Dark matter, dark energy

Kolb will deliver two lectures for McDonnell Distinguished Lecture Series

Edward W. Kolb, PhD, a cosmologist at Fermi National Accelerator Laboratory and a professor at the University of Chicago, will deliver two talks Wednesday and Thursday, March 30 and 31, as part of the McDonnell Distinguished Lecture Series, sponsored by Washington University in St. Louis’ McDonnell Center for the Space Sciences.


Kolb, who goes by the name Rocky, is the Arthur Holly Compton Distinguished Service Professor of Astronomy and Astrophysics and chair of the Department of Astronomy & Astrophysics. He is also a member of the Enrico Fermi Institute and the Kavli Institute for Cosmological Physics.

Kolb will give the McDonnell Lecture at 7 p.m. Thursday, March 31, in Room 100, Whitaker Hall, on the Danforth Campus.

The talk, which is free and open to the public, is titled “Mysteries of the Dark Universe.” It concerns the 95 percent of the universe that is made up of something other than atoms.

Astronomical observations suggest that most of the mass of the universe is in a mysterious form called dark matter and most of the energy in the universe is in an even more mysterious form called dark energy. The exotic dark energy has overcome the attractive forces of the dark matter and is driving the expansion of the universe at ever increasing speed. What is dark matter? What is dark energy? And what fate awaits the universe? This internationally famous cosmologist will provide lucid answers to these and other questions at the cutting edge of research in astronomy and physics.

That light blue sliver is the only part of the universe we can observe directly. The rest (and whatever it is there’s a lot of it) is a mystery.

Kolb also will deliver a colloquium, titled “Taking Sides on Dark Energy,” as part of the lecture series at 4 p.m. Wednesday, March 30, in Room 204, Crow Hall. A coffee reception will be held at 3:30 p.m. in Room 245, Compton Hall. Both are free and open to the public as well.

Kolb’s primary research interest is the application of elementary particle physics to cosmology and astrophysics. Most of his work has involved the study of the very early universe. He is the author, with Michael Turner, of The Early Universe, the standard textbook on particle physics and cosmology. His book for the general public, Blind Watchers of the Sky, received the 1996 Emme Award of the American Aeronautical Society.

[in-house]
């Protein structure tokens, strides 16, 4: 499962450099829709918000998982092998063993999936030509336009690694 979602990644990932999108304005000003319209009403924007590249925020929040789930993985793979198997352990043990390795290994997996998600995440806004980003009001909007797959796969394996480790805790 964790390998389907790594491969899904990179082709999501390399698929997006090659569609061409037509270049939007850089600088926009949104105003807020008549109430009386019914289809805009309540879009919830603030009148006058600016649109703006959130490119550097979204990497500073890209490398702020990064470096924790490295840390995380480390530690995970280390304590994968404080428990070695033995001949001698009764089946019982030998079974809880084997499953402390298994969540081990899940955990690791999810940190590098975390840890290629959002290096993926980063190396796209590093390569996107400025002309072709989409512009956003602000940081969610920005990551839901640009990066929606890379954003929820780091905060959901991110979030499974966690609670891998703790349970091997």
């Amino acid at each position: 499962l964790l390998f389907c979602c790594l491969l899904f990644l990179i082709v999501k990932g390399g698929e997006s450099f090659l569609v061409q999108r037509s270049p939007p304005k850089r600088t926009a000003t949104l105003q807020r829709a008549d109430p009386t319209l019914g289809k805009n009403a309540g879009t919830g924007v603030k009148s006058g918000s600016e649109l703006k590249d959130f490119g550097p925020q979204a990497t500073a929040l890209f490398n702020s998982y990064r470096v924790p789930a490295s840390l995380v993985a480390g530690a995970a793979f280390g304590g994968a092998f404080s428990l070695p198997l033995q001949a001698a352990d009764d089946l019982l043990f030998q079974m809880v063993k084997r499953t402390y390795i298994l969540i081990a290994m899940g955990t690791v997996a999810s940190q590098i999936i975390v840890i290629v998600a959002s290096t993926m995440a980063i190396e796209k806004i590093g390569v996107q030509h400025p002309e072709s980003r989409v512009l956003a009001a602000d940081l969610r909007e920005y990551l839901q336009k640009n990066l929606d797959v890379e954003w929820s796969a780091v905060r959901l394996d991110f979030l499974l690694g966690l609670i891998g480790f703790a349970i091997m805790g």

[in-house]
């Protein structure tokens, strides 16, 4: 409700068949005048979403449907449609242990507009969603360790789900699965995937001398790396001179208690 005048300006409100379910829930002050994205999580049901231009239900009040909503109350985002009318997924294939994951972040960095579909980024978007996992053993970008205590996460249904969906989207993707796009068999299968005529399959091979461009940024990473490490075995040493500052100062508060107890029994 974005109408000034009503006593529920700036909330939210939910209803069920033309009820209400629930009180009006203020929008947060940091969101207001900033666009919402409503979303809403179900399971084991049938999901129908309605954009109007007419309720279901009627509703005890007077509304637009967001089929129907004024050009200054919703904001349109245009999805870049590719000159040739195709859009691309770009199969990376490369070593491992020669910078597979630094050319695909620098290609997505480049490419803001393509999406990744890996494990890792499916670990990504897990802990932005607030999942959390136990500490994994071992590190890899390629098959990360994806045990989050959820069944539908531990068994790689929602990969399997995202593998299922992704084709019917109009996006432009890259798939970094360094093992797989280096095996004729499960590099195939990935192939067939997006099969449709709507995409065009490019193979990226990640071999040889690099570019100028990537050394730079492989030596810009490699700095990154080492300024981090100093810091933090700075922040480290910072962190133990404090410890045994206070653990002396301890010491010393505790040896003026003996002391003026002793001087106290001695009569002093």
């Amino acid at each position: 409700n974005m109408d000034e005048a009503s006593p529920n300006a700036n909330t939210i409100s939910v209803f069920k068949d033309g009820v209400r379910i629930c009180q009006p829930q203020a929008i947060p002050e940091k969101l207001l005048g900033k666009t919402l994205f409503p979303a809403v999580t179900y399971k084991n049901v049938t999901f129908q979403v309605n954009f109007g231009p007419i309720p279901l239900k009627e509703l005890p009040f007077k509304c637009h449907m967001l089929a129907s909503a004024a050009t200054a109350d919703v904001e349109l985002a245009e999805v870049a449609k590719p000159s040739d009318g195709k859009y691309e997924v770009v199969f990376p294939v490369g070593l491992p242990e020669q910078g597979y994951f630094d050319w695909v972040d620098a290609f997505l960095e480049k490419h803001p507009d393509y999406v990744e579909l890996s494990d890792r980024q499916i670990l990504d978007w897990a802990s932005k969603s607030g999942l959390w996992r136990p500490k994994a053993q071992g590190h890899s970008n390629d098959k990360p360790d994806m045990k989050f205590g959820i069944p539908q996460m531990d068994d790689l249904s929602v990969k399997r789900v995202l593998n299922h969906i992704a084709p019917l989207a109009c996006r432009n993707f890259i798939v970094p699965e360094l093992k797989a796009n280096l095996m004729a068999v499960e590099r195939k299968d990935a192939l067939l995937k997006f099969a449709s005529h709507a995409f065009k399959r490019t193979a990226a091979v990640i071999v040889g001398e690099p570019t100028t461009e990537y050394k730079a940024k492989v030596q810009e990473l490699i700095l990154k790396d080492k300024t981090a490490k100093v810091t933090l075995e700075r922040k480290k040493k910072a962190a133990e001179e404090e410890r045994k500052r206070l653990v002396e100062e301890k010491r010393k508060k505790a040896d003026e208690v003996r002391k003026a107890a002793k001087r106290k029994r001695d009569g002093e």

But he also has a deep and abiding interest in science education. He was the recipient of the 2003 Oersted Medal of the American Association of Physics Teachers and the 1993 Quantrell Prize for teaching excellence at the University of Chicago.

In addition to writing articles for magazines and books, he teaches cosmology to non-science majors at the University of Chicago and is involved with pre-college education, participating in Fermilab’s Saturday Morning Physics Program for high school students and the Department of Energy’s high school physics program for gifted students, as well as lecturing in institutes and workshops for science teachers.

An entertaining speaker, he has traveled the world giving scientific and public lectures. He has appeared in several television productions and can also be seen in the IMAX film The Cosmic Voyage. In 1997, he made a memorable contribution to the legendary “Latke/Hamentaschen Debate,” in which he proposed to build a large accelerator that would accelerate these two delicacies to high speeds and smash them together in order to expose their fundamental nature. (This debate has been ongoing since 1946, when it first ignited at the University of Chicago.)

Born in New Orleans, Kolb earned a doctorate in physics from the University of Texas at Austin in 1978. Since then, he has authored more than 200 research papers.

The McDonnell Center, which was established in 1975 through a gift from the aerospace pioneer James S. McDonnell, is a consortium of WUSTL faculty, research staff and students coming primarily from the Arts & Sciences departments of earth and planetary sciences and physics, who are working on the cutting edge of space research.

For more information, call (314) 935-5332 or email trecia@physics.wustl.edu. To print a flyer that can serve as a parking permit valid in yellow zones, visit mcss.wustl.edu/events/2011/03/event-398.